TORONTO -- Reliever Santiago Casilla, who hasn't made an appearance since May 8, was available out of the bullpen for Wednesday's game against the Blue Jays, manager Bruce Bochy said.
Casilla has been sidelined with a cyst in his right knee, which has led to some discomfort and forced him to exit early from the last game he pitched against the Phillies. But the right-hander, who threw off a mound Tuesday, was able to avoid a trip to the disabled list and the Giants were able to get by for a week with a thinner bullpen.
"Casilla is good to go and the rest of them are fine," Bochy said about his roster.
The 32-year-old Casilla, who will pitch with a brace on his knee, has been a huge part of San Francisco's bullpen since joining the team in 2010. Casilla, who led the Giants with 73 appearances in 2012, entered Wednesday with a 2.21 ERA and 170 strikeouts over 187 1/3 career innings with the Giants.
In 19 appearances this season, Casilla is sporting a 2.12 ERA and 1.12 WHIP (walks plus hits per inning pitched) with six holds.
Giants have Cain skip traveling to Toronto
TORONTO -- Matt Cain did not make San Francisco's trip to Toronto for a two-game set with the Blue Jays, manager Bruce Bochy revealed Wednesday.
Bochy did not want to run the risk of unexpected travel delays out of Canada after Wednesday night's game to potentially disrupt his ace's routine for Thursday's start in Colorado. The Giants could have flown Cain out early, which is not exactly uncommon, but elected to leave him behind in San Francisco.
"What didn't make sense is to bring him up here for two days," Bochy said. "We told him to [stay behind]."
Cain threw a bullpen in San Francisco on Sunday and has been working out on his own to prepare for Thursday's start, which is the first of a four-game set against the division rival.
The 28-year-old Cain carries a 2-2 record and 5.04 ERA into the outing, but has won his last two games -- both quality starts -- allowing just three runs over 15 1/3 innings during that stretch.
Posey draws lofty comparisons from Gibbons
TORONTO -- Giants catcher Buster Posey has already accomplished so much over his short career that there isn't much left for him to prove. The 26-year-old has helped guide the Giants to a pair of World Series titles in three years, is the reigning National League MVP and was named the Rookie of the Year in his inaugural season in the big leagues in 2010.
Blue Jays manager John Gibbons doesn't get to see Posey often, but his assessment of the backstop falls in line with the general consensus around baseball.
"He has it all going for him. He's the best all-around catcher in the game," Gibbons said.
"He handles a great pitching staff, he plays a big part of that and he hits cleanup on a world championship team."
Gibbons, a former catcher, says he has trouble finding a weakness in Posey's game. While Posey has a long way to go before he's thought of as an all-time great, Gibbons believes that's exactly the direction he is heading.
Toronto's skipper said two of the best catchers to ever play the game, both in the Hall of Fame, are who Posey reminds him of most.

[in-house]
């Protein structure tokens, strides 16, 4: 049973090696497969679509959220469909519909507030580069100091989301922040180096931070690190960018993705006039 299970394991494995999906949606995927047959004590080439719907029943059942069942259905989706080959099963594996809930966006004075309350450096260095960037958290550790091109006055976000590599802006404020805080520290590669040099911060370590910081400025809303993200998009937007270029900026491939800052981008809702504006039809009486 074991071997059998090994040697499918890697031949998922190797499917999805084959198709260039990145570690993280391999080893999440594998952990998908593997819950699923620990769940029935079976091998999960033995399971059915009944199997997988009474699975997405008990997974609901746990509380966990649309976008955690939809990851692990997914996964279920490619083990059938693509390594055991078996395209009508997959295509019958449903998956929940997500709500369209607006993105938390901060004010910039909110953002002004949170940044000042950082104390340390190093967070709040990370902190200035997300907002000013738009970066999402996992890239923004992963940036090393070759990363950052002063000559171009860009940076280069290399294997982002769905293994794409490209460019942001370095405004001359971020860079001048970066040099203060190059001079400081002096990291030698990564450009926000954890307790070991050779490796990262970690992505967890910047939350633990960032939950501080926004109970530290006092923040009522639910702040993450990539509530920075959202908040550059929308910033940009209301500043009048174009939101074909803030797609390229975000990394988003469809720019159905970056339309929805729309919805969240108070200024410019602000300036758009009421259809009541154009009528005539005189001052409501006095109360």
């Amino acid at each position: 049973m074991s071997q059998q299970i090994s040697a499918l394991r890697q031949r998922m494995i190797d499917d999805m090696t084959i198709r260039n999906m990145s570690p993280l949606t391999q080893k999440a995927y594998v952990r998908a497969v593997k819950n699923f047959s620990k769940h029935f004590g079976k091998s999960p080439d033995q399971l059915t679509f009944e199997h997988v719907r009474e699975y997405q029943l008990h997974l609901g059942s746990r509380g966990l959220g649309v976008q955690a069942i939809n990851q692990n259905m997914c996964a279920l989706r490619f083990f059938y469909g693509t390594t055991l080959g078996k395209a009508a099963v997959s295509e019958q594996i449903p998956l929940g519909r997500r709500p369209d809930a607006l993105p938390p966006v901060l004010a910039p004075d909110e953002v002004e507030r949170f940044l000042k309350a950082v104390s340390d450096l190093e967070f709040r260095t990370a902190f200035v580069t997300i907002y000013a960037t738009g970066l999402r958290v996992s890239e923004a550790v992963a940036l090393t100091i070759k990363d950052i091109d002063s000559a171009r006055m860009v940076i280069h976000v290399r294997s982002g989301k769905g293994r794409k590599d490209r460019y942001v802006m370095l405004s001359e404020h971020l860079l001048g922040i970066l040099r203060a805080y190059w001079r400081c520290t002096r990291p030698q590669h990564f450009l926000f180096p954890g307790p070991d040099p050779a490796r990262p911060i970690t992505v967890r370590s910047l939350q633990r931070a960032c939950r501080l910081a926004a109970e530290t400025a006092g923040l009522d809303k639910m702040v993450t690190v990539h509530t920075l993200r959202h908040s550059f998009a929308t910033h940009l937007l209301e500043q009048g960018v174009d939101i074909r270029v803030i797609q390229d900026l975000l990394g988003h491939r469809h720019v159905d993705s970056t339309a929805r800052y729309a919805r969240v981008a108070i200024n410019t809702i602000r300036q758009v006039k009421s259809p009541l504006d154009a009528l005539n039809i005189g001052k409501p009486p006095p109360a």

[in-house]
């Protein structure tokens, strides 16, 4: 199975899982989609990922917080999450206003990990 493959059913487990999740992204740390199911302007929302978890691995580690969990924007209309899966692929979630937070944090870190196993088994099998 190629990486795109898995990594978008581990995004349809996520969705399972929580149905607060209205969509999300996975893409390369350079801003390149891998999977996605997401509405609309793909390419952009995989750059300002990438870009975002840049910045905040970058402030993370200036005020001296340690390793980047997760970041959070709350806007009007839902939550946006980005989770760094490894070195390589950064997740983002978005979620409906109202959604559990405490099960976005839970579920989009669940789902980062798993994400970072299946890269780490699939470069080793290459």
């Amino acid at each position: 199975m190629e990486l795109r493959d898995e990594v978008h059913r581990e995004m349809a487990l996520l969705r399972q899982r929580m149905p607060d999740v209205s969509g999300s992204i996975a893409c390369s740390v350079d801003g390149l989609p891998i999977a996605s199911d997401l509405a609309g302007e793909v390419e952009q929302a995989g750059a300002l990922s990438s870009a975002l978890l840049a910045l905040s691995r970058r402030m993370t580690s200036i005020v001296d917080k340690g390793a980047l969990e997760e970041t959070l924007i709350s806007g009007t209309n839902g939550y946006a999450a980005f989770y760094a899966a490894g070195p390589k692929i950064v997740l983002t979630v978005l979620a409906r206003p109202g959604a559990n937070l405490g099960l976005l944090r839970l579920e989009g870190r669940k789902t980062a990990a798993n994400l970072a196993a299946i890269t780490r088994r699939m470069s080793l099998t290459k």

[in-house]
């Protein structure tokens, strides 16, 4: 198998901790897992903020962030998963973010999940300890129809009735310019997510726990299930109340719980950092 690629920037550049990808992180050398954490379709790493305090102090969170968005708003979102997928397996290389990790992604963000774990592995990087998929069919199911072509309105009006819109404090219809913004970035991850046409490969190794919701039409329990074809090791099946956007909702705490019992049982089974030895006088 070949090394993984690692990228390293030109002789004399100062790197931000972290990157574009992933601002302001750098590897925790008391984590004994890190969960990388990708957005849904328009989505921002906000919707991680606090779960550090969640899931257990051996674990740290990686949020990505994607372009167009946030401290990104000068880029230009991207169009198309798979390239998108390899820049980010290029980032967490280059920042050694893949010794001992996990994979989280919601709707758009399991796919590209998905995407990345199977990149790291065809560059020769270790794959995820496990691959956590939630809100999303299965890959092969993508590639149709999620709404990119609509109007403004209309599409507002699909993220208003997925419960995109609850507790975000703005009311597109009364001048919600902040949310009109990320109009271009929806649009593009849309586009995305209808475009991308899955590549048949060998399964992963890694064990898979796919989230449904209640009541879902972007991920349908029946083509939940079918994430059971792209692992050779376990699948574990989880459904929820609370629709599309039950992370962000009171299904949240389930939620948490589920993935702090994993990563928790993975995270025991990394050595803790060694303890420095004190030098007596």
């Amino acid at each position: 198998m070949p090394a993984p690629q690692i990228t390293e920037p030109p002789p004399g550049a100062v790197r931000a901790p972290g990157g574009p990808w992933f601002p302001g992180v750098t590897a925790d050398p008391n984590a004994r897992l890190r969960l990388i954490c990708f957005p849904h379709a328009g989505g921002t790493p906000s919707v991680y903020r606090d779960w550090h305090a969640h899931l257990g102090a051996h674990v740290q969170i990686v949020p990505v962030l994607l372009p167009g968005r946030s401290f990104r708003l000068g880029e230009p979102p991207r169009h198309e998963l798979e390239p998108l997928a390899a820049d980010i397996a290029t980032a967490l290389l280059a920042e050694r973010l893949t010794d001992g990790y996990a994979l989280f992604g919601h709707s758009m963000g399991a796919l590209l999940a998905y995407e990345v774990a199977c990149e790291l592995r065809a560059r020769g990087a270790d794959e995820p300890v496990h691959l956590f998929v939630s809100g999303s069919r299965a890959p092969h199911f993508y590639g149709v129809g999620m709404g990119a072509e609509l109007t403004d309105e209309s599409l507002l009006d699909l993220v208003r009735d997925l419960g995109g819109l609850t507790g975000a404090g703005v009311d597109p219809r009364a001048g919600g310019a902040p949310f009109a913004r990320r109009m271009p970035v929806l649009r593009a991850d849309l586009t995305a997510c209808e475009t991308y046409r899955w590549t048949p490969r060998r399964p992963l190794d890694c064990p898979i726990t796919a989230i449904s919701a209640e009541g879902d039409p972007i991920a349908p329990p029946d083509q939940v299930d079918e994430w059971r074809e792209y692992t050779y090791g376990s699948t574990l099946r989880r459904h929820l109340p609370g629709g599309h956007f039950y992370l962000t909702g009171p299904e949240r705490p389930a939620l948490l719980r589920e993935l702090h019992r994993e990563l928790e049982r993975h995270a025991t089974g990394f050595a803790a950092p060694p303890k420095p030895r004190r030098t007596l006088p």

"To be a good catcher and a hitter at the same time, you are looking at the guys like Johnny Bench, Carlton Fisk," Gibbons said. "Those guys aren't just known as defensive specialists, they are big-time run producers.
"Those guys are rare. That's why when you get one, you keep them."
That's exactly what the Giants did, locking up Posey to a nine-year, $167 million contract extension right before the start of the season. Posey's contract is the longest ever for a catcher and he smashed the record for the richest deal ever signed by a player with less than three years of service time.
There was nothing more that the Giants needed to see from Posey, who put a 2011 season-ending injury behind him with a monster campaign last year, in which he set career highs in every meaningful offensive category.
When Giants manager Bruce Bochy was told about the Fisk comparison that Gibbons made, he had an almost identical response.
"You can look at a catcher like Fisk or Johnny Bench. Those are guys that not only caught but hit in the cleanup spot," Bochy said. "Those are a couple of names you can mention.
"They are similar in the fact that they all catch and hit in the middle of the order."
Hunter Pence, who joined the Giants at the non-waiver Trade Deadline last season, hasn't been a teammate of Posey's for long but said what the catcher has done over their short time together has almost left him speechless.
Pence, a seven-year veteran, said Posey is unlike most elite players he has ever witnessed.
"It's hard to really quantify how special he is. Through words you can't really explain it," Pence said. "He brings everything you could possibly ask for. He's a superstar who is as humble as anyone I have ever seen.
"It's a joy to play with him and I'm grateful to have him on our team."
Despite missing more than half of the 2011 season, Posey, a career .311 hitter, leads all catchers in wins above replacement since 2010, according to Fangraphs.com.
Chris Toman is a contributor to MLB.com. This story was not subject to the approval of Major League Baseball or its clubs.